I continued to survey the walls of the Glen for possible routes but the mixture of crags, trees and shear steepness held little promise. I was almost resigned to continuing on to the head of the Glen to pick up a path but this would take some time and didnít really want to be heading home too late.
Eas a' Chual Aluinn Waterfall
As I approached the foot of the falls I eventually found a chink in the hillsides armour, a rising traverse to just below a band of tree bound crags would lead to the cleft carved out by a burn, reversing the angle of ascent would then lead to the top of the escarpment, at least I hoped so! A morning visit to the base of these falls would have been preferable being east facing. Although only mid-afternoon but heading into Autumn it meant they were already in shade and although easy on the eye the light was not really conducive to a good photograph. Shortly after beginning my ascent I picked out the hoped for signs of deer traffic on the ground, indeed higher up as route choiceís diminished a deer track established itself which kind of assured me that I would make the top and not have to turn around. Although steep the way up turned out just fine giving grand views across to the falls and over to Glencoul and eventually Beinn Leoid.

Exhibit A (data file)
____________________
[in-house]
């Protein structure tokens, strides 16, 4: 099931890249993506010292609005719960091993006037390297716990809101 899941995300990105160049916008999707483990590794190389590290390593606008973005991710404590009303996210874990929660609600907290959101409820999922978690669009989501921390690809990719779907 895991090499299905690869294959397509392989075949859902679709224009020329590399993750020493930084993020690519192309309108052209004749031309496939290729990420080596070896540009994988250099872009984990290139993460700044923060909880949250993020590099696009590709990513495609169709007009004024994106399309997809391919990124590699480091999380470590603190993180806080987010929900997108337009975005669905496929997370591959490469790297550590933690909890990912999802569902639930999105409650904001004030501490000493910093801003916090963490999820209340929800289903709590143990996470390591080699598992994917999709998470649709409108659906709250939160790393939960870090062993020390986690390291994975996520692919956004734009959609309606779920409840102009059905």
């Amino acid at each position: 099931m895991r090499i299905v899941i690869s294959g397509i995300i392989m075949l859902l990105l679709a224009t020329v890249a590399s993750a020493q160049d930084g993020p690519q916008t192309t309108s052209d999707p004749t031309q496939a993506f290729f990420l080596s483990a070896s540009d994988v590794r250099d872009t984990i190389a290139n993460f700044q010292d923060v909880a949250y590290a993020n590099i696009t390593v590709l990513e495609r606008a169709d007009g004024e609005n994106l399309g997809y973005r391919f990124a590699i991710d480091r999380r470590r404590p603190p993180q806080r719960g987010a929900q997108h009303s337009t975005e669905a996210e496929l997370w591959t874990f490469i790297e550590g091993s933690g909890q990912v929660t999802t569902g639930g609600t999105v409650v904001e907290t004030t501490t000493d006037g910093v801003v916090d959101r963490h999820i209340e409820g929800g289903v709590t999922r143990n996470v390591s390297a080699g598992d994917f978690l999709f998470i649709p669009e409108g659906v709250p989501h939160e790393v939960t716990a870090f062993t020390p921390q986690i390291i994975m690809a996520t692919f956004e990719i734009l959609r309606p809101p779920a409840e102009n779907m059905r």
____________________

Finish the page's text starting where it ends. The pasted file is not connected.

Stack of Glencoul & Eas an t-Srutha Ghil Waterfall
I emerged on the escarpment just a 100 meters or so north of where the waters from of Loch Poll Amhluaidh take their sudden plunge some 200 meters down to the glen below.
Eas an t-Srutha Ghil Waterfall
After following the path that follows the course of the burn back to the Loch I gained the main path and headed for Bealach aí Bhuirich. It was a straight forward descent to drop to Loch aí Bhuirich before a boggier path led around Loch Gainmhich and onto the main road.
Glas Bheinn above Loch Gainmhich
All that was now required was to catch a lift back to the van and I could start on the long journey home. It was ten minutes before the first car heading north appeared,.. and passed. The trickle continued and after a further 10 minutes I was reluctantly thinking about starting to walk when a young guy and his girlfriend pulled up and asked my destination, they were only heading as far as Kylestrome which turned out to be just about perfect. It turned out that he worked on the estate and said that they were pretty busy with stalking at present but Sunday as usual was a day off. He also mentioned that Iíd made the right choice in not attempting an exit around the north shore of Loch Glencoul as the cliffs do form an impassable barrier. Iíd noticed that a rough track had been created above the hydro scheme and he mentioned that this was because they had to route the power out over to Achfarry as the local sub station didnít have the capacity. Back at the van it was time for a change of cloths and wash ready for the long journey home after another fine trip to Sutherland (my third this year).
Top Of Page
© 2007-2008 Paul Sammonds. Template Design by Andreas Viklund.